Hundreds dead in Hajj stampede

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Thursday, January 12, 2006

The Plains of Arafat on the day of Hajj Photo Credit: Ali Mansuri

According to the Saudi Interior Ministry over 345 Muslim pilgrims have been killed in a stampede during the annual Hajj pilgrimage near Mecca, Saudi Arabia.

The stampede at Islam's most holy site happened at Jamarat Bridge, during an event where pebbles are thrown at a pillar to represent the stoning of Satan as part of the final rites of the Hajj. The stampede began when luggage from a bus tripped pilgrims at the eastern end of the wall, causing a bottleneck. Those who were tripped were then crushed by the wave of people behind them.

Muslims are required to make a pilgrimage to Mecca during their lifetimes, if physically or financially possible, as it is one of the five pillars of the Islamic faith. Saudi officials had already provided safeguards by installing an oval wall with padded edges to protect pilgrams from a crush, installed security cameras and placed over 60,000 security personnel in the area.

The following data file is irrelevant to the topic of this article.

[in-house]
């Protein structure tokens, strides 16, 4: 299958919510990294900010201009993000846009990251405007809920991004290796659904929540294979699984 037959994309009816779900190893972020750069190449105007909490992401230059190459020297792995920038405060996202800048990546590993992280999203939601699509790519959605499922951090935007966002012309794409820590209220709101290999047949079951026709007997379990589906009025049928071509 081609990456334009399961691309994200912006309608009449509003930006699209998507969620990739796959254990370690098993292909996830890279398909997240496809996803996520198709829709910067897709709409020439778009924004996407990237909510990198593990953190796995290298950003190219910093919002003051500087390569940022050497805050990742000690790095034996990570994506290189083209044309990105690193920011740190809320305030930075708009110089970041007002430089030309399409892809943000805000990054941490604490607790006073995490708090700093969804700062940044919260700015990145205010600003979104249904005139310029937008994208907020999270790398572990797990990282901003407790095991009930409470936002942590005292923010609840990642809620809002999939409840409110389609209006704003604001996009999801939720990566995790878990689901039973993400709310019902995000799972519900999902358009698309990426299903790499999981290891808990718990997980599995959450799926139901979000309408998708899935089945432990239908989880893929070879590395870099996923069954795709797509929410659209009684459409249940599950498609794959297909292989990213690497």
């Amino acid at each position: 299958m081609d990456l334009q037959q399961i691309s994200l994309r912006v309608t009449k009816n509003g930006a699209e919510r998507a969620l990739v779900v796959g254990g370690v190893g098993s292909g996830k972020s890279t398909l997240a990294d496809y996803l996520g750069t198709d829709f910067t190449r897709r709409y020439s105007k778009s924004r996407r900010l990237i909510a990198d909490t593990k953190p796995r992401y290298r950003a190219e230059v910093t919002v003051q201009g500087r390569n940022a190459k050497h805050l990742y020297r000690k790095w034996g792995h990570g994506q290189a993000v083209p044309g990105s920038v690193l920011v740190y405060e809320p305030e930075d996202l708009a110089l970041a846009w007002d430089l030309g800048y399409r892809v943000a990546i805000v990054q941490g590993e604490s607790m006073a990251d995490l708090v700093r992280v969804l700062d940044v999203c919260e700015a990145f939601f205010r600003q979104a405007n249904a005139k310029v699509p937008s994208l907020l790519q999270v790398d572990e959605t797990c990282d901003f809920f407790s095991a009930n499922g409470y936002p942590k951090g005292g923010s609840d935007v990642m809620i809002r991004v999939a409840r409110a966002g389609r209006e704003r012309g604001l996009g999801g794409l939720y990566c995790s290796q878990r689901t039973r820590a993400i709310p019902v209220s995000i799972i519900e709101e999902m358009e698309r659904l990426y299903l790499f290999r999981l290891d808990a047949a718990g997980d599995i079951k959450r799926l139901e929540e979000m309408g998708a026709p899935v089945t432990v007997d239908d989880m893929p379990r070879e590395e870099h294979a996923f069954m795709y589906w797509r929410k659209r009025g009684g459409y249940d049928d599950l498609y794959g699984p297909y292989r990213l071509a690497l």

This is not the first time deadly stampedes have taken place during the Hajj, with the deadliest stampede during the 1991 Hajj, in which 1,426 pilgrims were trampled.

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Last week, at least 76 people were killed when the Al Ghaza Hotel near the Masjid Al Haram (Grand Mosque) collasped, the cause of which is unknown.

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